Over the past few months we have looked at several Sapphire graphics cards including the Radeon HD 4670, Radeon HD 4850 Toxic, Radeon HD 4870, and Radeon HD 4870 Toxic Vapor-X. All of these cards have performed quite well on Linux with the Catalyst Linux driver and there is even open-source support for these R700 series graphics cards, except that goes without any hardware acceleration at this time. The graphics cards introduced up to this point though haven't exactly been cheap, but ATI has now introduced their low-end graphics cards for the Radeon HD 4000 series. With Sapphire being a key ATI partner, they have of course introduced news models accordingly. What we have our hands on today is the Sapphire Radeon HD 4550 512MB, which is a PCI Express graphics card that retails for a mere $50~60 USD.
24 October 2008
The ATI Radeon HD 4870 graphics card arrived back in June with same-day Linux support through the Catalyst driver and there was even open-source mode-setting support. We have been very pleased with the level of Linux support for the Radeon HD 4000 series and it continues with features such as UVD2 and XvMC out on the horizon. With a few months having passed since the release of the Radeon HD 4870, we are starting to see more innovative RV770 products from ATI's partners. In August we looked at the Sapphire Radeon HD 4850 Toxic, which was a factory-overclocked Radeon HD 4850. Today we are looking at the Sapphire Radeon HD 4870 Toxic, which takes the original Radeon HD 4870 to the next level with heightened frequencies and an exclusive Vapor-X cooling solution.
14 October 2008 - 4 Comments
Back in March we looked at the AMD Radeon HD 3200 graphics with AMD's 780G Chipset and found it to be a reputable performer. Its performance was almost identical to that of the discrete Radeon HD 2400PRO graphics card and was capable of running some Linux games at a playable frame-rate. Now though AMD's top-end IGP is 790GX Chipset with Radeon HD 3300 graphics. We have been testing an AMD 790GX motherboard from Elitegroup Computer Systems for the past several weeks and today we are delivering our Linux benchmarks of this newest AMD integrated graphics processor.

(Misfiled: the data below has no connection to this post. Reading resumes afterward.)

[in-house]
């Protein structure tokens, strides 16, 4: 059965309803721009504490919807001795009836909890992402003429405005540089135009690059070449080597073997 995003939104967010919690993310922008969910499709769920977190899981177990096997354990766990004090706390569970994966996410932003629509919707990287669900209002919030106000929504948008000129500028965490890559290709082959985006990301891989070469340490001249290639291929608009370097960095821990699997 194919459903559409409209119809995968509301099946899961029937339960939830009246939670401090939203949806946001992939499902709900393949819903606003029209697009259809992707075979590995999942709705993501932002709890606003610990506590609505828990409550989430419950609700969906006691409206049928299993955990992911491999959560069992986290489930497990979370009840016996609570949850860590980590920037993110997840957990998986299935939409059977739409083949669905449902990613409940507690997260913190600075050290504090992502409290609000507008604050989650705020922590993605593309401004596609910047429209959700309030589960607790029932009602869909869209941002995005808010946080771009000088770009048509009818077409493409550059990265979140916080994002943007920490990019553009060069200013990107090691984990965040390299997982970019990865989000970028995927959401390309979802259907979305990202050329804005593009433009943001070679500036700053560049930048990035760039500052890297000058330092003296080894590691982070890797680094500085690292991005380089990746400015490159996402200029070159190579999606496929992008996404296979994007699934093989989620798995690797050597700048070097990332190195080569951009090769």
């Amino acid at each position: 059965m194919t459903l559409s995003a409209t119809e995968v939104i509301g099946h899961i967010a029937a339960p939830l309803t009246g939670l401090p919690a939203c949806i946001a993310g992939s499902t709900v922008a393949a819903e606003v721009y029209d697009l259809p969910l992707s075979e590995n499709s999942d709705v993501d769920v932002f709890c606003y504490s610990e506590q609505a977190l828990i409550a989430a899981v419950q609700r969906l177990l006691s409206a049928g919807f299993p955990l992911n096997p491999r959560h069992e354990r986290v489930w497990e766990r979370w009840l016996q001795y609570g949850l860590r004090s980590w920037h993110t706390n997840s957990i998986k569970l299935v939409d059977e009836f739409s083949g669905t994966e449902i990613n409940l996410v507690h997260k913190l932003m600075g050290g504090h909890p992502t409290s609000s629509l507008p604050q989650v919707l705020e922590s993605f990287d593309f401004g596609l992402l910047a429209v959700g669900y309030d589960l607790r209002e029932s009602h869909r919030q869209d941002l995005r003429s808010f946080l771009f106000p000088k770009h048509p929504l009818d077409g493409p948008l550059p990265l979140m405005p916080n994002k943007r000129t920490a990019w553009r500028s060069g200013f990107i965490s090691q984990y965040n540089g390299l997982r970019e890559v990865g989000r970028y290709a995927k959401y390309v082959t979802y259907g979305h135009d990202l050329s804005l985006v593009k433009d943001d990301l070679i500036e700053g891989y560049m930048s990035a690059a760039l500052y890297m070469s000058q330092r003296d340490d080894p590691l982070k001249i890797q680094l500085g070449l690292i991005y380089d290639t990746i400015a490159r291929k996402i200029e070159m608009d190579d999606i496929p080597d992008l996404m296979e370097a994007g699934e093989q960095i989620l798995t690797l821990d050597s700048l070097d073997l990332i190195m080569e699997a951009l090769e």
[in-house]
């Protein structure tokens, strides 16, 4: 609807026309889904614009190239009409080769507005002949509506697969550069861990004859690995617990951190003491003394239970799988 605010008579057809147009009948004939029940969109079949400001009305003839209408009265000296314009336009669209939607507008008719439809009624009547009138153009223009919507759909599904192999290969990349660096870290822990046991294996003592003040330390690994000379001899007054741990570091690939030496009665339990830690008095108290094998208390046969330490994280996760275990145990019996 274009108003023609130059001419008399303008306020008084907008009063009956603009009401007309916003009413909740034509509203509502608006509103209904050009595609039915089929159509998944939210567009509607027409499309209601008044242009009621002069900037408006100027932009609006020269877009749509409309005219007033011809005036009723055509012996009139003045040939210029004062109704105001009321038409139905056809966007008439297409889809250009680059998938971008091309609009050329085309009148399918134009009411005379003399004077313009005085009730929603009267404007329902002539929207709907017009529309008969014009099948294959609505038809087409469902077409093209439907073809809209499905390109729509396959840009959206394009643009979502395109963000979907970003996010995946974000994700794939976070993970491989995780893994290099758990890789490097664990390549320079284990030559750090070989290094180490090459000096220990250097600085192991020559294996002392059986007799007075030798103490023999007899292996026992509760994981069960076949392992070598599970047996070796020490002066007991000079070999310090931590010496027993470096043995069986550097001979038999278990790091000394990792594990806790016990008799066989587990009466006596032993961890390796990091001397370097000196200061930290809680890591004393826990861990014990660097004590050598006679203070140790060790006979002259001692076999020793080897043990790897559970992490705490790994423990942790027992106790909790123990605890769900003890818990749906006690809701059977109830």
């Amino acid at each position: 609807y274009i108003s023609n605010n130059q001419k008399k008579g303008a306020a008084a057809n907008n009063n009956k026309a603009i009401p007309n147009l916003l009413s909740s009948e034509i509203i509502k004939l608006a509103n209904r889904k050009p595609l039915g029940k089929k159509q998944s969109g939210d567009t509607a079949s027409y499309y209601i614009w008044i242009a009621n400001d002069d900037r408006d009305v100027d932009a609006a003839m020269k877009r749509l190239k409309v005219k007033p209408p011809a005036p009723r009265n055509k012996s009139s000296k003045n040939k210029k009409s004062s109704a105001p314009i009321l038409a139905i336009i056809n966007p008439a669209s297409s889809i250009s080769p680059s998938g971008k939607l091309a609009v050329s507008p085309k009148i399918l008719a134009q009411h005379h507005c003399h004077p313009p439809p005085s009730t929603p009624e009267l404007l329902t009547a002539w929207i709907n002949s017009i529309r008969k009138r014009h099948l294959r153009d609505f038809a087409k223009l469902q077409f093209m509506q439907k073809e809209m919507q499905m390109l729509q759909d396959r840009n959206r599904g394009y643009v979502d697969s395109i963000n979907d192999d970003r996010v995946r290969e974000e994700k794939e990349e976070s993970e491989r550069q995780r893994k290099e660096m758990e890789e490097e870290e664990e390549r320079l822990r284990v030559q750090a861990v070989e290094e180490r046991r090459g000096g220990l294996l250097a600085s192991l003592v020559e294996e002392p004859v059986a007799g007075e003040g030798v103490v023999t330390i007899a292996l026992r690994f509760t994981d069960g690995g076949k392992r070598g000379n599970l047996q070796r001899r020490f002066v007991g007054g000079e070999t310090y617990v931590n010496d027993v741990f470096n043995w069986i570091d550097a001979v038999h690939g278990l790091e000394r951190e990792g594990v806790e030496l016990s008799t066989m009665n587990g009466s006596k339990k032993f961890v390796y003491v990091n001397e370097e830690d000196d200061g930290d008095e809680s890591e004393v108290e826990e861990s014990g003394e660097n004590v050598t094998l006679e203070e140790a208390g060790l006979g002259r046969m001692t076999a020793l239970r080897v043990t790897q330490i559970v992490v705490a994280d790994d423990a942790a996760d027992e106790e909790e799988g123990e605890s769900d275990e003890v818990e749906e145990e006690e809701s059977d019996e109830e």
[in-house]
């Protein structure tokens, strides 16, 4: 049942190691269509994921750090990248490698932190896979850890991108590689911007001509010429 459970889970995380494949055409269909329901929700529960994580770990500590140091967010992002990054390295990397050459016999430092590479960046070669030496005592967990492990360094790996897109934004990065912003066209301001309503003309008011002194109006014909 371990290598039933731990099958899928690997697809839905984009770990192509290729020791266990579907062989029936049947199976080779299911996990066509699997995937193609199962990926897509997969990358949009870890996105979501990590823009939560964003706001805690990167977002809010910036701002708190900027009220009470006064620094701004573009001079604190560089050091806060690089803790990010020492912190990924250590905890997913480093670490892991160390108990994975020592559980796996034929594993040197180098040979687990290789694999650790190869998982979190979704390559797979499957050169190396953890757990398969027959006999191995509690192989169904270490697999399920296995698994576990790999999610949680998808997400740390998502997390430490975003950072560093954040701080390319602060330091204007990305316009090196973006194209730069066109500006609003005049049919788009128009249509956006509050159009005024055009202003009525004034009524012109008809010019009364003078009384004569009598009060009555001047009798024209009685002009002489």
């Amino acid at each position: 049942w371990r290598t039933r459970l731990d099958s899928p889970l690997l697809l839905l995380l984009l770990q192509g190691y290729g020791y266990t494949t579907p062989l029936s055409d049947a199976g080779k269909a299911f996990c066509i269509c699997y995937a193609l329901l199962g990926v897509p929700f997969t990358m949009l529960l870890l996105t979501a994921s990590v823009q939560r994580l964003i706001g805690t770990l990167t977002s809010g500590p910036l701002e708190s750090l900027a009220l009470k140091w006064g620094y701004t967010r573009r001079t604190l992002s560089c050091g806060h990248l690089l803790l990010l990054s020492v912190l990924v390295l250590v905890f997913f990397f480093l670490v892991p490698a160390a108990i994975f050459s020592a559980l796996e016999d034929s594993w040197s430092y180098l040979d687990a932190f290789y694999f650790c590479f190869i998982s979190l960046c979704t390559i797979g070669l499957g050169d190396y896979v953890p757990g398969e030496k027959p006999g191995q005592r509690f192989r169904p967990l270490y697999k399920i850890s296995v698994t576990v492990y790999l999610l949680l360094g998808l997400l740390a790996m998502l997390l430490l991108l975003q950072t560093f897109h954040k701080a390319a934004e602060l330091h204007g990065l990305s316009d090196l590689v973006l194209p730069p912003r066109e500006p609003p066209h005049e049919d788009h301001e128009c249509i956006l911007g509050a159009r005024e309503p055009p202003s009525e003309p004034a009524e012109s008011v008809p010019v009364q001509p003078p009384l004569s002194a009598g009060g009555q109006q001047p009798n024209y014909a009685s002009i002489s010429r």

7 October 2008 - 4 Comments
Earlier this month the ATI Radeon HD 4600 series from AMD was unveiled as the new mid-range graphics cards derived from their flagship RV770 graphics core. The Radeon HD 4650 and Radeon HD 4670 are the two RV730-based products now available. The ATI Radeon HD 4670 may not be able to compete with the Radeon HD 4800 series in all of the tests, but at a price of under $100 USD is it worth pursuing? For this article we have our hands on the brand new Sapphire Radeon HD 4670 512MB graphics card as we test it on Ubuntu Linux to see how well it can perform in our OpenGL tests and overclock with the recently added OverDrive support.
23 September 2008 - 17 Comments
Earlier this week with the release of the Catalyst 8.8 driver we were first to deliver Linux CrossFire benchmarks for the Radeon HD 4800 series along with the first OverDrive for Linux article. With our initial CrossFire for Linux article we had delivered benchmarks from the Radeon HD 4850 and Radeon HD 4870, now though we are delivering the first Radeon HD 4870 X2 benchmarks under Ubuntu Linux. In this article we have our hands on the VisionTek Radeon HD 4870 X2 2GB graphics card.
22 August 2008 - 4 Comments